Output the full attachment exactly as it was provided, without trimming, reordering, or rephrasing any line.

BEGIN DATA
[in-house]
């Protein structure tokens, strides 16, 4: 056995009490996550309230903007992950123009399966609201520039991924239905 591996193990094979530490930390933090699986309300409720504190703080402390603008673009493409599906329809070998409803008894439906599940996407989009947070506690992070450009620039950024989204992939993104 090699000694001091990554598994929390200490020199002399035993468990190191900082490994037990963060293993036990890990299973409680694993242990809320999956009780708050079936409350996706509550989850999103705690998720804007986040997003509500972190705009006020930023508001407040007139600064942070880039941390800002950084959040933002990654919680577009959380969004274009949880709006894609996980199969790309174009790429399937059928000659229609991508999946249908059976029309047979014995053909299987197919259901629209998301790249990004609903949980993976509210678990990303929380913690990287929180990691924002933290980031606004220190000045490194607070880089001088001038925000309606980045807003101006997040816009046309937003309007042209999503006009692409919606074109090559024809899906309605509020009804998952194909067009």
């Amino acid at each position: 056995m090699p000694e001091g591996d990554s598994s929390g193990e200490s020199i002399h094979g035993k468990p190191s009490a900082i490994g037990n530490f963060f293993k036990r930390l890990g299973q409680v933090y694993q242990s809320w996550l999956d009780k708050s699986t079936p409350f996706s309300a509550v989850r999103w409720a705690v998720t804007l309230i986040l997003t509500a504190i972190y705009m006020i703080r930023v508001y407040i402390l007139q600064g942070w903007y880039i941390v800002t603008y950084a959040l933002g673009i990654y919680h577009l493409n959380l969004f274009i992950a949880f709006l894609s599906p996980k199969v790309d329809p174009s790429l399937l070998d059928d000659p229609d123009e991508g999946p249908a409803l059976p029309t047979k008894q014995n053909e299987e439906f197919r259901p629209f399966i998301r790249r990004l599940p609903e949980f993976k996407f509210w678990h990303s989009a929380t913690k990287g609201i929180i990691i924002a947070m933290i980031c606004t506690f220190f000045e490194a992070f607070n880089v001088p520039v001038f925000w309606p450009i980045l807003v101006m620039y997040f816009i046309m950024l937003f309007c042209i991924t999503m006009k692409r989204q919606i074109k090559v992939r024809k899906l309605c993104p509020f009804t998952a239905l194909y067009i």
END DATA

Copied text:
[in-house]
């Protein structure tokens, strides 16, 4: 056995009490996550309230903007992950123009399966609201520039991924239905 591996193990094979530490930390933090699986309300409720504190703080402390603008673009493409599906329809070998409803008894439906599940996407989009947070506690992070450009620039950024989204992939993104 090699000694001091990554598994929390200490020199002399035993468990190191900082490994037990963060293993036990890990299973409680694993242990809320999956009780708050079936409350996706509550989850999103705690998720804007986040997003509500972190705009006020930023508001407040007139600064942070880039941390800002950084959040933002990654919680577009959380969004274009949880709006894609996980199969790309174009790429399937059928000659229609991508999946249908059976029309047979014995053909299987197919259901629209998301790249990004609903949980993976509210678990990303929380913690990287929180990691924002933290980031606004220190000045490194607070880089001088001038925000309606980045807003101006997040816009046309937003309007042209999503006009692409919606074109090559024809899906309605509020009804998952194909067009």
């Amino acid at each position: 056995m090699p000694e001091g591996d990554s598994s929390g193990e200490s020199i002399h094979g035993k468990p190191s009490a900082i490994g037990n530490f963060f293993k036990r930390l890990g299973q409680v933090y694993q242990s809320w996550l999956d009780k708050s699986t079936p409350f996706s309300a509550v989850r999103w409720a705690v998720t804007l309230i986040l997003t509500a504190i972190y705009m006020i703080r930023v508001y407040i402390l007139q600064g942070w903007y880039i941390v800002t603008y950084a959040l933002g673009i990654y919680h577009l493409n959380l969004f274009i992950a949880f709006l894609s599906p996980k199969v790309d329809p174009s790429l399937l070998d059928d000659p229609d123009e991508g999946p249908a409803l059976p029309t047979k008894q014995n053909e299987e439906f197919r259901p629209f399966i998301r790249r990004l599940p609903e949980f993976k996407f509210w678990h990303s989009a929380t913690k990287g609201i929180i990691i924002a947070m933290i980031c606004t506690f220190f000045e490194a992070f607070n880089v001088p520039v001038f925000w309606p450009i980045l807003v101006m620039y997040f816009i046309m950024l937003f309007c042209i991924t999503m006009k692409r989204q919606i074109k090559v992939r024809k899906l309605c993104p509020f009804t998952a239905l194909y067009i």